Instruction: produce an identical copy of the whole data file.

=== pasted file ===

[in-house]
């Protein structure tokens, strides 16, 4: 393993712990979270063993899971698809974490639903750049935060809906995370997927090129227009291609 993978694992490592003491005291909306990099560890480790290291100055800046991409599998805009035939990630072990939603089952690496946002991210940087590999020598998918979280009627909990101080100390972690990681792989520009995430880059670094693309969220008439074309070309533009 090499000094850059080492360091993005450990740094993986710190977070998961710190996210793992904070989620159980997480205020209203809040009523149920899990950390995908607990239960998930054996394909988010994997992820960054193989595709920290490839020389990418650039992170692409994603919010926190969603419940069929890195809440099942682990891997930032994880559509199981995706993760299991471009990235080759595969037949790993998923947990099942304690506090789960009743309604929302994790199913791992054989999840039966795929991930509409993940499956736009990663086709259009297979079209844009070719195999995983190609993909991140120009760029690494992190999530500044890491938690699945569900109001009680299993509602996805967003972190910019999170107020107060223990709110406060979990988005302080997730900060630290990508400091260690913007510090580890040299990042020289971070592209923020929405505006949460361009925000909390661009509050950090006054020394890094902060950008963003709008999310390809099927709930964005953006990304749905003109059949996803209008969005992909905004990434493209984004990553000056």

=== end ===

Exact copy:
[in-house]
């Protein structure tokens, strides 16, 4: 393993712990979270063993899971698809974490639903750049935060809906995370997927090129227009291609 993978694992490592003491005291909306990099560890480790290291100055800046991409599998805009035939990630072990939603089952690496946002991210940087590999020598998918979280009627909990101080100390972690990681792989520009995430880059670094693309969220008439074309070309533009 090499000094850059080492360091993005450990740094993986710190977070998961710190996210793992904070989620159980997480205020209203809040009523149920899990950390995908607990239960998930054996394909988010994997992820960054193989595709920290490839020389990418650039992170692409994603919010926190969603419940069929890195809440099942682990891997930032994880559509199981995706993760299991471009990235080759595969037949790993998923947990099942304690506090789960009743309604929302994790199913791992054989999840039966795929991930509409993940499956736009990663086709259009297979079209844009070719195999995983190609993909991140120009760029690494992190999530500044890491938690699945569900109001009680299993509602996805967003972190910019999170107020107060223990709110406060979990988005302080997730900060630290990508400091260690913007510090580890040299990042020289971070592209923020929405505006949460361009925000909390661009509050950090006054020394890094902060950008963003709008999310390809099927709930964005953006990304749905003109059949996803209008969005992909905004990434493209984004990553000056």